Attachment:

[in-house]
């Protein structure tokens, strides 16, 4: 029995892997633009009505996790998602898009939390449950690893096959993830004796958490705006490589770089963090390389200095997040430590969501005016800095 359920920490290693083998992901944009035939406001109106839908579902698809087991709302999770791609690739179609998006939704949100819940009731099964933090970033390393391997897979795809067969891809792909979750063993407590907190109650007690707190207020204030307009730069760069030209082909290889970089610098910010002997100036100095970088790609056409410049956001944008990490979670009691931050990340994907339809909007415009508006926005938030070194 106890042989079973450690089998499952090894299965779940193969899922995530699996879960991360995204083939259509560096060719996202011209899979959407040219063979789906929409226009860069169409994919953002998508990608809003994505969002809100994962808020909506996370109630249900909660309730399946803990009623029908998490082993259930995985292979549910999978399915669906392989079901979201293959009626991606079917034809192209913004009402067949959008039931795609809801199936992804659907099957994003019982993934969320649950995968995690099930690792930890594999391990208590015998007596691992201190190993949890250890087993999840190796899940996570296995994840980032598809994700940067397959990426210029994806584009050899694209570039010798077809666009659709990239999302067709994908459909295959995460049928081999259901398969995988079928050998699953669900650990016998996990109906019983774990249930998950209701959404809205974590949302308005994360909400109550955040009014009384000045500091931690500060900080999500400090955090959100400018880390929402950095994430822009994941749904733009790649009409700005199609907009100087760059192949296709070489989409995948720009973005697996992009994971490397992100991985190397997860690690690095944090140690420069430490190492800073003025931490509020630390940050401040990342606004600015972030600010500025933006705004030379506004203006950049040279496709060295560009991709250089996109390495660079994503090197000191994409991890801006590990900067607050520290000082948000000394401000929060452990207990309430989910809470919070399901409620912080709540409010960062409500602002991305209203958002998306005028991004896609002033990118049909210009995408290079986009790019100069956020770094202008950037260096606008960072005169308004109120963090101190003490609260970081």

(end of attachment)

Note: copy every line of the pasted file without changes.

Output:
[in-house]
């Protein structure tokens, strides 16, 4: 029995892997633009009505996790998602898009939390449950690893096959993830004796958490705006490589770089963090390389200095997040430590969501005016800095 359920920490290693083998992901944009035939406001109106839908579902698809087991709302999770791609690739179609998006939704949100819940009731099964933090970033390393391997897979795809067969891809792909979750063993407590907190109650007690707190207020204030307009730069760069030209082909290889970089610098910010002997100036100095970088790609056409410049956001944008990490979670009691931050990340994907339809909007415009508006926005938030070194 106890042989079973450690089998499952090894299965779940193969899922995530699996879960991360995204083939259509560096060719996202011209899979959407040219063979789906929409226009860069169409994919953002998508990608809003994505969002809100994962808020909506996370109630249900909660309730399946803990009623029908998490082993259930995985292979549910999978399915669906392989079901979201293959009626991606079917034809192209913004009402067949959008039931795609809801199936992804659907099957994003019982993934969320649950995968995690099930690792930890594999391990208590015998007596691992201190190993949890250890087993999840190796899940996570296995994840980032598809994700940067397959990426210029994806584009050899694209570039010798077809666009659709990239999302067709994908459909295959995460049928081999259901398969995988079928050998699953669900650990016998996990109906019983774990249930998950209701959404809205974590949302308005994360909400109550955040009014009384000045500091931690500060900080999500400090955090959100400018880390929402950095994430822009994941749904733009790649009409700005199609907009100087760059192949296709070489989409995948720009973005697996992009994971490397992100991985190397997860690690690095944090140690420069430490190492800073003025931490509020630390940050401040990342606004600015972030600010500025933006705004030379506004203006950049040279496709060295560009991709250089996109390495660079994503090197000191994409991890801006590990900067607050520290000082948000000394401000929060452990207990309430989910809470919070399901409620912080709540409010960062409500602002991305209203958002998306005028991004896609002033990118049909210009995408290079986009790019100069956020770094202008950037260096606008960072005169308004109120963090101190003490609260970081």